• Use an actual mattress. Do not substitute pillows or cushions, even if they are firm.
  • Use the correct mattress for the product: Only use the mattress that comes with, or was made for, the specific crib.
  • Make sure the mattress maintains its shape, even when the mattress cover is on.
  • Only use mattress covers that are tightly fitted and cannot come loose.
  • Do not leave any gaps between the side of the mattress and the wall of the crib.
  • Avoid mattress toppers that are designed to make a sleep surface softer until your child is more than 1 year old.
  • Don’t use bumper pads. This can increase the risk of strangulation.

Do: Keep your baby cool and comfortable.
Do not: Let your baby become overheated.

Overheating can increase the risk of SIDS. This is often caused by inappropriate sleepwear or getting covered by a blanket.

Make sure that your baby is dressed appropriately for the environment. In general, they shouldn’t wear more than one additional layer compared to what an adult would wear in the same environment.

Also, look for signs that your baby is overheating, such as sweating or a chest that feels hot to the touch. While there is no evidence that a fan can lower the risk of SIDS, it may help keep your baby feeling nice and cool.

Additional Strategies for Reducing the Risk of SIDS

There are several other things you can do to lower your baby’s risk of SIDS, including:

  • Breastfeed. While it’s not clear why, breastfeeding can cut the risk of SIDS in half. Unless you have a medical reason, or have been advised by your physician not to, breastfeed for 6 months. While it’s most effective if you only breastfeed, and not use other forms of feeding, some breastfeeding is more protective against SIDS than no breastfeeding at all.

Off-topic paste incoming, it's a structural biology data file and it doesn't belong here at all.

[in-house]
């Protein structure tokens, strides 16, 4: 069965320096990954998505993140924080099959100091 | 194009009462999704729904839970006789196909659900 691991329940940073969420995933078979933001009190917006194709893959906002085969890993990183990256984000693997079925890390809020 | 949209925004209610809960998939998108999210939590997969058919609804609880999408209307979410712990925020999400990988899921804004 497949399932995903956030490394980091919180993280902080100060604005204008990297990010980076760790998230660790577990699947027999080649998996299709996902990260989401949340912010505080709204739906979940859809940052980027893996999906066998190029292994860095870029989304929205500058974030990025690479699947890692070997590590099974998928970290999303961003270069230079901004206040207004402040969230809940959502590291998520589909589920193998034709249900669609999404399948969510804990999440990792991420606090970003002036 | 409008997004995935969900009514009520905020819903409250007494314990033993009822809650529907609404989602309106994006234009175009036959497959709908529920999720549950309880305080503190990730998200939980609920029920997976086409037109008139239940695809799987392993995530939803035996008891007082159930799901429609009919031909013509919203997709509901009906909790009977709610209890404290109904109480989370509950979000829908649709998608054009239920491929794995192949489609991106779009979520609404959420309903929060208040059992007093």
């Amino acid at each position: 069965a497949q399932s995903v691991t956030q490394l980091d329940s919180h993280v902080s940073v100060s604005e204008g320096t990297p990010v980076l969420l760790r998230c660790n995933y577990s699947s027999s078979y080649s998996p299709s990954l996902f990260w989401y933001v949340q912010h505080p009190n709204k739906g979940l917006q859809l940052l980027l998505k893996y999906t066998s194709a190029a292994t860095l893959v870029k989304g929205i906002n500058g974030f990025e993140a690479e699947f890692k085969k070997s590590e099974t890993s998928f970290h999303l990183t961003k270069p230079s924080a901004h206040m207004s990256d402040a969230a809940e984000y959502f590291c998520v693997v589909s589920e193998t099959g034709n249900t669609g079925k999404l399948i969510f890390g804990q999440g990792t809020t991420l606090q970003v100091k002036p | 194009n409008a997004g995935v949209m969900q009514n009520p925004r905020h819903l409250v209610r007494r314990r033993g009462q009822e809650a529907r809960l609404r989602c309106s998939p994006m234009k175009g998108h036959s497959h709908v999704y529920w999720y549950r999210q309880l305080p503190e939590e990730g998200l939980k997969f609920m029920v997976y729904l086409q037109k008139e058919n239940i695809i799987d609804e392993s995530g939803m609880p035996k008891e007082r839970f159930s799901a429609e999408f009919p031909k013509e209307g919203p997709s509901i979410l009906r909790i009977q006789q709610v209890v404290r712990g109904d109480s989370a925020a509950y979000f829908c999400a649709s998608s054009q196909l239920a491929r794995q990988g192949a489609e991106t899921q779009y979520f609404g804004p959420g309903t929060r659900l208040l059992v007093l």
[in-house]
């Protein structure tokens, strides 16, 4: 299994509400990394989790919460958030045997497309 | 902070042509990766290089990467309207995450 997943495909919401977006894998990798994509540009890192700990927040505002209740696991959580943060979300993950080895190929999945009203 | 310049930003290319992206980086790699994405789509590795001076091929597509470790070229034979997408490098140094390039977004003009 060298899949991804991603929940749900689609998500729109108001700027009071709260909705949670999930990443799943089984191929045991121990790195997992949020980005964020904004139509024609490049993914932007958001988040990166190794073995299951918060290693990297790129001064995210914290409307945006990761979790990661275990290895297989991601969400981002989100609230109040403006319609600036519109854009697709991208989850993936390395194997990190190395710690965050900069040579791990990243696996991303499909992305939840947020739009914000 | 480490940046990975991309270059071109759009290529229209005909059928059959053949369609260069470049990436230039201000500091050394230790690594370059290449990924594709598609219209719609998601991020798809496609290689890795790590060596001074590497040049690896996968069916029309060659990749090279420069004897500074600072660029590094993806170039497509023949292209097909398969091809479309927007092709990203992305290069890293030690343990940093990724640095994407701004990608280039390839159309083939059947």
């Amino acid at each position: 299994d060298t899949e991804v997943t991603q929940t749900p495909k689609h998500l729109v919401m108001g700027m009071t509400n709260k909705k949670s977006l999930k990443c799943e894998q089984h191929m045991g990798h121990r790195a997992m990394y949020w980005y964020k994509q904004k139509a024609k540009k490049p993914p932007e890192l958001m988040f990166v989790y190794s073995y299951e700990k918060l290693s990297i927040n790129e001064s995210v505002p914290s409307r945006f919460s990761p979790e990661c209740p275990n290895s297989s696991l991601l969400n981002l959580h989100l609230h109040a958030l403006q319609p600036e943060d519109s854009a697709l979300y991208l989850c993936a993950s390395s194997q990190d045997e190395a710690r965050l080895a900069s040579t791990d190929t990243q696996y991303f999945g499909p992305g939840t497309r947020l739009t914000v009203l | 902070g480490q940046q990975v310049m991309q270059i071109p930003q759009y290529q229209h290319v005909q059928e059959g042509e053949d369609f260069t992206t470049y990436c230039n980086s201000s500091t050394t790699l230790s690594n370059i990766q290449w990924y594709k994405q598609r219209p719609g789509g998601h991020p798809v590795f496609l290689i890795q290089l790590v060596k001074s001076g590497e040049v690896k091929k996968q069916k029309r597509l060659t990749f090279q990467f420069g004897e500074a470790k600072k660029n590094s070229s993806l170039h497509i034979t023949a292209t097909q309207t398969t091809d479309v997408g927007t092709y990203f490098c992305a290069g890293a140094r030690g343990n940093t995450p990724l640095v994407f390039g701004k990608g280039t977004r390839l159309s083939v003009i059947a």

• Avoid smoking. The risk of SIDS increases if a baby is exposed to smoking. If you are a smoker and are having trouble quitting, do not smoke in front of your baby. Make sure that no one else in the household does, either. To avoid exposure to thirdhand smoke — residual chemicals (including nicotine) that can stick to your clothes and other materials — practice good hand hygiene and change your clothes prior to handling your baby.
  • Do not use devices like wedges or positioners, even if they are marketed as ways to prevent SIDS. There is no significant evidence that these devices actually work.
  • Give your baby a dry pacifier when they go to sleep. Use one that is not on a string, and does not have a stuffed animal attached at the end, in order to avoid strangulation. This is not a “must-do” — if your baby doesn’t want to take the pacifier, don’t force them. You also don’t need to reinsert it if it falls out during sleep.
  • Use skin-to-skin contact immediately following birth, regardless of feeding or delivery methods. This should be done as soon as you’re medically stable, awake, and able to respond to your newborn, and it should continue for at least an hour.
  • Keep your baby up-to-date with vaccines and regular health checkups.

For more information about creating a safe sleep environment for your baby, reach out to your child’s pediatrician or family doctor.

For additional information on safe sleep, please visit: https://cribsforkids.org/

For additional information on injury prevention through Safe Kids Shawnee County, please view Stormont’s trauma prevention classes and events.